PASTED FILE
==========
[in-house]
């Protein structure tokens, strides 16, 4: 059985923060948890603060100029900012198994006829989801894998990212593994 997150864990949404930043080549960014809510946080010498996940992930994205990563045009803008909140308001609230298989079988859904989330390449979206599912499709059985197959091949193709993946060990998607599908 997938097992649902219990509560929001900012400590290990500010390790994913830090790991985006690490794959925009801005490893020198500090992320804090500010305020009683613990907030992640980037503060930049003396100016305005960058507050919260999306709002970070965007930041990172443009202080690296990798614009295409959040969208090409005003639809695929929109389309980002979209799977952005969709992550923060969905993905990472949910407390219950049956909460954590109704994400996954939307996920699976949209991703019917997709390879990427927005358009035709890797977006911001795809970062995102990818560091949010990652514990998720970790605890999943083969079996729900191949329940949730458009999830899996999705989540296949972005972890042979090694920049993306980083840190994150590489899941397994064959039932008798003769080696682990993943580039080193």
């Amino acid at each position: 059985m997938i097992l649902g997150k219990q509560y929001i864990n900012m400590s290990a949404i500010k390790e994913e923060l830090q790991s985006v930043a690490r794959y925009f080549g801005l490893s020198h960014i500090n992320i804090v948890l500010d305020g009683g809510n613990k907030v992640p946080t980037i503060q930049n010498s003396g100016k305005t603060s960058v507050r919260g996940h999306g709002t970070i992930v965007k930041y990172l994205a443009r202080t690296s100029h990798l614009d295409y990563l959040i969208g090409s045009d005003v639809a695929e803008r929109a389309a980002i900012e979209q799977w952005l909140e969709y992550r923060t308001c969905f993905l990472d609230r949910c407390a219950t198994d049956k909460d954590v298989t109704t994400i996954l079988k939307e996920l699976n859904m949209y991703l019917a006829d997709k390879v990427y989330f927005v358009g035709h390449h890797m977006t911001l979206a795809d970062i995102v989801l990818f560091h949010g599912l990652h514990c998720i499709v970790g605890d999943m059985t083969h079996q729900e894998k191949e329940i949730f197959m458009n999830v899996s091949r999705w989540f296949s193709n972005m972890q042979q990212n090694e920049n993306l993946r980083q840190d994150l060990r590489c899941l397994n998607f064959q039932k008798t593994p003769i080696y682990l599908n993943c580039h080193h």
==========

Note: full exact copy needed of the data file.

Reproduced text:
[in-house]
């Protein structure tokens, strides 16, 4: 059985923060948890603060100029900012198994006829989801894998990212593994 997150864990949404930043080549960014809510946080010498996940992930994205990563045009803008909140308001609230298989079988859904989330390449979206599912499709059985197959091949193709993946060990998607599908 997938097992649902219990509560929001900012400590290990500010390790994913830090790991985006690490794959925009801005490893020198500090992320804090500010305020009683613990907030992640980037503060930049003396100016305005960058507050919260999306709002970070965007930041990172443009202080690296990798614009295409959040969208090409005003639809695929929109389309980002979209799977952005969709992550923060969905993905990472949910407390219950049956909460954590109704994400996954939307996920699976949209991703019917997709390879990427927005358009035709890797977006911001795809970062995102990818560091949010990652514990998720970790605890999943083969079996729900191949329940949730458009999830899996999705989540296949972005972890042979090694920049993306980083840190994150590489899941397994064959039932008798003769080696682990993943580039080193």
């Amino acid at each position: 059985m997938i097992l649902g997150k219990q509560y929001i864990n900012m400590s290990a949404i500010k390790e994913e923060l830090q790991s985006v930043a690490r794959y925009f080549g801005l490893s020198h960014i500090n992320i804090v948890l500010d305020g009683g809510n613990k907030v992640p946080t980037i503060q930049n010498s003396g100016k305005t603060s960058v507050r919260g996940h999306g709002t970070i992930v965007k930041y990172l994205a443009r202080t690296s100029h990798l614009d295409y990563l959040i969208g090409s045009d005003v639809a695929e803008r929109a389309a980002i900012e979209q799977w952005l909140e969709y992550r923060t308001c969905f993905l990472d609230r949910c407390a219950t198994d049956k909460d954590v298989t109704t994400i996954l079988k939307e996920l699976n859904m949209y991703l019917a006829d997709k390879v990427y989330f927005v358009g035709h390449h890797m977006t911001l979206a795809d970062i995102v989801l990818f560091h949010g599912l990652h514990c998720i499709v970790g605890d999943m059985t083969h079996q729900e894998k191949e329940i949730f197959m458009n999830v899996s091949r999705w989540f296949s193709n972005m972890q042979q990212n090694e920049n993306l993946r980083q840190d994150l060990r590489c899941l397994n998607f064959q039932k008798t593994p003769i080696y682990l599908n993943c580039h080193h």